A February episode of NBC’s “The Black List” (Season 5, episode 13) begins with a group of people accusing a gun maker of providing inexpensive guns that “have no value to anyone but criminals.”  The gun maker is accused of making sales that “drive up homicide rates,” further increase the demand for his product, and bring in “blood money.”  There is even a dig about how the law protects the gun maker from being sued, to which his only response is that everything he's doing is perfectly legal. No one mentions that poor people — particularly poor minorities — are the most likely victims of violent crime and rely on inexpensive guns for self-defense.


NBC’s “Chicago P.D.” shows no less egregious bias in an episode from this February (Season 5, Episode 13).  Gang members threaten a small business owner, who a police officer advises to leave his permitted concealed handgun at home.  The owner doesn’t follow this advice, and the gang ends up killing him, his gun lying next to his dead body. To leave nothing to viewer imagination, a later scene shows surveillance camera footage of the businessman being beaten to death because he drew his gun on the gang members.

You wouldn't know it from watching the show, but having a gun is the safest course of action when confronted by a criminal.  The police can’t be there all the time to protect people.  But the show only sends the message that the man would still be alive if he'd left his gun at home.

NBC isn't alone. In January, just in time for congressional debates over concealed handgun reciprocity, CBS’s “Hawaii 5-0” shows an unhinged concealed handgun permit holder unsuccessfully trying to kill someone. Later, the permit holder proudly proclaims to the police that his permit makes it alright for him to have his gun. Contrary to this depiction, permit holders are so law-abiding that they are convicted of firearms violations at much lower rates than even the police.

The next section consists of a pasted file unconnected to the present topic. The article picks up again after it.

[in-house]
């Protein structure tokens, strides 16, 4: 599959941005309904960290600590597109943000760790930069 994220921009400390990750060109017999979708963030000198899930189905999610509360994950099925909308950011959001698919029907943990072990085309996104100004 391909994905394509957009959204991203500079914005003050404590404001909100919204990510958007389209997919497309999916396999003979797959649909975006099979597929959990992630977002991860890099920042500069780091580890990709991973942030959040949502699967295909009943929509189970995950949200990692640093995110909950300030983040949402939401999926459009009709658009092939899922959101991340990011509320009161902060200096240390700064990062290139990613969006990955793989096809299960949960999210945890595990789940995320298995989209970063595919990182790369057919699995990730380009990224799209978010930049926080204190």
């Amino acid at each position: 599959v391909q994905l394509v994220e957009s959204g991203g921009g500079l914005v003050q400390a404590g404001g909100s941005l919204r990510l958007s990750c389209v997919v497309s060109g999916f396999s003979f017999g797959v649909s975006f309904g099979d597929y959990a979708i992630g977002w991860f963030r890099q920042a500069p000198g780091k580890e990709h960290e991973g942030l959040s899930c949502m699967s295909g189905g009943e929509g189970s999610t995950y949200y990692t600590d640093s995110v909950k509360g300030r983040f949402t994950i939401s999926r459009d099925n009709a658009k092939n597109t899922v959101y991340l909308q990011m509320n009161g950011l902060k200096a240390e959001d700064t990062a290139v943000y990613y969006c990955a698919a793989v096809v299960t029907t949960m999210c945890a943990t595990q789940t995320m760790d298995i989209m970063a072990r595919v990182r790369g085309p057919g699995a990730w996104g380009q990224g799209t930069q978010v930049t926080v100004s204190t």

In ABC’s “Designated Survivor,” the U.S. President (Kiefer Sutherland) takes a question from a woman whose daughter was killed by an ex-boyfriend who’d been in prison. The woman claims that background checks would have stopped the ex-con from buying a gun.   

But there's a great volume of research which finds that background checks don’t reduce crime.  And virtually all of the 3 million people who have been stopped by background checks from buying a gun are law-abiding people whose names are confused with those of prohibited people. Background checks are expensive, and the costs are most difficult to bear for poor individuals.  

But it's so much easier to just take a simplistic, black-and-white view of the gun debate.  The issue is framed as one side of people desperately trying to pass lifesaving laws and on the other side are Republicans who use lies to derail common sense gun legislation. 

It is bad enough that most news networks provide only one side of the gun control debate.  But now even some entertainment shows have become vehicles for gun control propaganda. If the networks’ only consideration is really just entertainment value, there would be more scenes of concealed permit holders acting heroically.


* Lott is the president of the Crime Prevention Research Center and the author most recently of “The War on Guns.”